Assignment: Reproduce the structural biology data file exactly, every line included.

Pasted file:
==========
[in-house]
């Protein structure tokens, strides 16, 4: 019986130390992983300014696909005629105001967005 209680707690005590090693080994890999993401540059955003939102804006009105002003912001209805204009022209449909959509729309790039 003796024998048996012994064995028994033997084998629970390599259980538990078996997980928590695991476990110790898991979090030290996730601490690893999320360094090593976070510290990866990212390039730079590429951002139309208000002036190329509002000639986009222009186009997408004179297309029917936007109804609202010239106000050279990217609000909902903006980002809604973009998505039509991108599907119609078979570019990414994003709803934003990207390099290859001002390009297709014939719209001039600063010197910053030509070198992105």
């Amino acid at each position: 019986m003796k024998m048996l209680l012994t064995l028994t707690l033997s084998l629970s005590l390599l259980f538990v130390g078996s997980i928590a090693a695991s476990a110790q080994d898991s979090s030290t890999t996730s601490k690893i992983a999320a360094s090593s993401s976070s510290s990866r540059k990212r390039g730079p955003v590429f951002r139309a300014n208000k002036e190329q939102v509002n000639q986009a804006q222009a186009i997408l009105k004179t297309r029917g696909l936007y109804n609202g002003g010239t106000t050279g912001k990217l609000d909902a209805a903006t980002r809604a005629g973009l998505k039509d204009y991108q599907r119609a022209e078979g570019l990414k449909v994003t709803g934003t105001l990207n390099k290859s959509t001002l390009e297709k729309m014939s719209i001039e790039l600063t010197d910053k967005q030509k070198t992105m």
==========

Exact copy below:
[in-house]
């Protein structure tokens, strides 16, 4: 019986130390992983300014696909005629105001967005 209680707690005590090693080994890999993401540059955003939102804006009105002003912001209805204009022209449909959509729309790039 003796024998048996012994064995028994033997084998629970390599259980538990078996997980928590695991476990110790898991979090030290996730601490690893999320360094090593976070510290990866990212390039730079590429951002139309208000002036190329509002000639986009222009186009997408004179297309029917936007109804609202010239106000050279990217609000909902903006980002809604973009998505039509991108599907119609078979570019990414994003709803934003990207390099290859001002390009297709014939719209001039600063010197910053030509070198992105």
């Amino acid at each position: 019986m003796k024998m048996l209680l012994t064995l028994t707690l033997s084998l629970s005590l390599l259980f538990v130390g078996s997980i928590a090693a695991s476990a110790q080994d898991s979090s030290t890999t996730s601490k690893i992983a999320a360094s090593s993401s976070s510290s990866r540059k990212r390039g730079p955003v590429f951002r139309a300014n208000k002036e190329q939102v509002n000639q986009a804006q222009a186009i997408l009105k004179t297309r029917g696909l936007y109804n609202g002003g010239t106000t050279g912001k990217l609000d909902a209805a903006t980002r809604a005629g973009l998505k039509d204009y991108q599907r119609a022209e078979g570019l990414k449909v994003t709803g934003t105001l990207n390099k290859s959509t001002l390009e297709k729309m014939s719209i001039e790039l600063t010197d910053k967005q030509k070198t992105m």